The first third of the Acura Grand Prix of Long Beach had the makings of a snoozer, but then the opening round of pit stops shuffled the other and brought some drama that continued as pit lane struggles and crashes brought drama that didn’t end until Josef Newgarden captured his first Long Beach race.
It was boiling hot on Thursday and Friday, cooler on Saturday and Sunday, and across the entire event, the grounds were loaded with passionate fans. The grandstands weren’t exactly a sellout for the 85-lap race, but it was a vibrant day, nonetheless. Throw in the jumpy trucks, new and old IMSA cars, drifting, the Road Racing Drivers Club dinner celebrating Rick Mears, and a demolition derby to close the weekend with the Porsche Carrera Cup series, and Long Beach was a blur of awesomeness.
We covered plenty of topics in standalone stories after the race, so before we jump into more new topics, here’s the rest of the post-event content from Sunday to digest:
Never underestimate the power of weaponized anger within elite racecar drivers. Starting Saturday at Long Beach in IMSA’s WeatherTech SportsCar Championship race and closing with Sunday’s NTT IndyCar Series event, both victories were underwritten by drivers who were fuming for entirely different reasons.
First, it was Cadillac Racing’s Sebastien Bourdais who was leading for his Chip Ganassi Racing team from pole and managed to find himself stopped against the wall on exit of Turn 11 with his Cadillac DPi-V.R idling as his rivals swept past. A fumbled exchange while trying to pass a GT left the Frenchman in the odd position of going from first to last in the six-car DPi class, and by the time he was done fixing his ****-up, teammate Renger van der Zande was handed a car that was back in the lead.
During a quick 100-minute race, vast corrections like the one Bourdais authored are all but impossible, but with an inner rage fueling his comeback drive, the No. 01 Cadillac was being hurled around the streets of Long Beach nearly a half-second faster than the next-fastest driver.
Where Bourdais used a situation of his making to go nuclear and set his team on the path for a first-to-last-to-first victory, Josef Newgarden was propelled by a jarring encounter with a reporter from the Los Angeles Times after qualifying. Having sat through the press conference where 2021 Long Beach race winner Colton Herta was lauded for earning pole, Newgarden — starting alongside the Californian on the front row — was stopped by the reporter while leaving the media center and asked a wildly dismissive question.
“The funniest bit about this whole weekend was when I left this press conference yesterday after qualifying, there was some dude from the LA Times and he came up to me like right before I hit the stairs and he goes, ‘Hey, Josef, Josef, one question: At what point does Colton Herta check out tomorrow? Like, when is that?’” Newgarden said.
The reporter, who was in the audience as Newgarden recounted the exchange, raised his hand to acknowledge his role in lighting the fire beneath the new championship leader on Sunday.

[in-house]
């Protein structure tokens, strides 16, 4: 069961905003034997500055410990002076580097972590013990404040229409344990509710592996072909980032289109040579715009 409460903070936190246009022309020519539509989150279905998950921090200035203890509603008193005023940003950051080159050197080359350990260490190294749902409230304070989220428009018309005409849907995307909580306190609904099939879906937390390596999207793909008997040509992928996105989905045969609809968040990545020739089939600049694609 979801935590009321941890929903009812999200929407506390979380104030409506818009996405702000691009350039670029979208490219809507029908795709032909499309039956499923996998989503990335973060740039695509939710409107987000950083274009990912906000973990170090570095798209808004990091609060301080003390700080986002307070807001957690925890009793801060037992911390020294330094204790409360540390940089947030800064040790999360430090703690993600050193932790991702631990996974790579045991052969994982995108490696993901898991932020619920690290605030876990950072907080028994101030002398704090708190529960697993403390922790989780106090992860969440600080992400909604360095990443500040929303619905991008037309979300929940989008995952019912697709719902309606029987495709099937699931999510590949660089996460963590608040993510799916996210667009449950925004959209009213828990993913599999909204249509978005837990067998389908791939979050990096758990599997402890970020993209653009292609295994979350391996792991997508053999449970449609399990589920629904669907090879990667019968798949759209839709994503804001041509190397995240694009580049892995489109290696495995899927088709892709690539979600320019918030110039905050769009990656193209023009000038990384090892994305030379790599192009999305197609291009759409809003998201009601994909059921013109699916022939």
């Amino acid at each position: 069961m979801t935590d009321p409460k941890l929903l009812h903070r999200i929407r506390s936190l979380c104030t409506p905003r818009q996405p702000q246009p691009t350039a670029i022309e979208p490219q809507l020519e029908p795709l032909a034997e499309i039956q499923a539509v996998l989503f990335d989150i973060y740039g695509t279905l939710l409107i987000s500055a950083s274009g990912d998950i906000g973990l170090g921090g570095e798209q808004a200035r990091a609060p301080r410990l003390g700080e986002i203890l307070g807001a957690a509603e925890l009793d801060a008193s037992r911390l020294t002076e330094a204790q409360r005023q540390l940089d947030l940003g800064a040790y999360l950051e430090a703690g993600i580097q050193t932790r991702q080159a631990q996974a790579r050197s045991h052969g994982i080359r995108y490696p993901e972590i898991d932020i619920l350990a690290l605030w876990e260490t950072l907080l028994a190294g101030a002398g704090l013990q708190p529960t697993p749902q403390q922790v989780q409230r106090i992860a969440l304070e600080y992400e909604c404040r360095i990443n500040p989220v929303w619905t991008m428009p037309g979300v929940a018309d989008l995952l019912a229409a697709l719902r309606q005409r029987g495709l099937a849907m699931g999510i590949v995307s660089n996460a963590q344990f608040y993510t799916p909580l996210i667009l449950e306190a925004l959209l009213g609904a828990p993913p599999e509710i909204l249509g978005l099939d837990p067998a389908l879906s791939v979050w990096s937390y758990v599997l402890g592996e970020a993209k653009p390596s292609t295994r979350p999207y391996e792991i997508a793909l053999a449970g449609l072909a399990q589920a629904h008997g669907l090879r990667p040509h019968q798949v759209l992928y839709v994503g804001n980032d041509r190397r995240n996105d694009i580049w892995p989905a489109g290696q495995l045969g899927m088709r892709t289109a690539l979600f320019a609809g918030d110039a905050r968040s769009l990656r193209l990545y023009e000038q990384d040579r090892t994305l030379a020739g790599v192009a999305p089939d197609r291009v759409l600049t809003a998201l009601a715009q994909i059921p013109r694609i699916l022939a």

“And I thought it was just such a bizarre question,” he continued. “And I went to bed last night, and I go, ‘You know what? That kid is not checking out tomorrow. There’s no way. He’s just not going to do it after I heard this from this person.’ And he didn’t.”
Was Colton Herta’s race-ending crash a sign of pushing too hard and refusing to accept a third-place finish instead of a first? Or was the Andretti Autosport driver the victim of a simple error made in the super bumpy braking zone for Turn 9 that caught tons of drivers out during the weekend?
Depending on the answer, one would signal a bigger issue to resolve withing the front-running driver that could stifle his odds of winning a championship, and the other makes Sunday’s outcome a non-issue.
“It was a weird one, to be honest,” Herta told RACER. “You know, I haven’t seen the data yet, but I didn’t really brake any later than I had been. The problem was I moved over a little bit more to the left than I had been, maybe like a foot, but it was enough to bottom for the car to bottom and then I just locked the right front tire. Once that happens, I was a bit of a passenger at that point.”
According to Herta, it was nothing more than a frustrating mistake.
“It’s annoying, especially because I wasn’t pushing at that point, I was saving fuel, and Alex Palou was pitting that lap so then we were going to start going hard,” he said. “But up until that point, I was just sitting there behind Newgarden about a second back, trying to save the front tires. I guess it was just a lapse of judgment and just being over that little bit in the braking zone is enough to ruin your race.”
TO PAVE OR NOT TO PAVE?
On a related note, I’m conflicted on this one: Should the Long Beach race promoters press the city to repave that increasingly bumpy stretch of road at the end of the back straight that leads into Turn 9? To the amazement of one driver I spoke with, that section appears to have gotten significantly worse in the short period since IndyCar was at Long Beach in September, all without a harsh winter to cause the degradation. Herta, teammate Devlin DeFrancesco, and others who clouted the wall after the rough ride through Turn 9 might be open for its repaving but given its ability to add some spice to the races, maybe it should be left alone.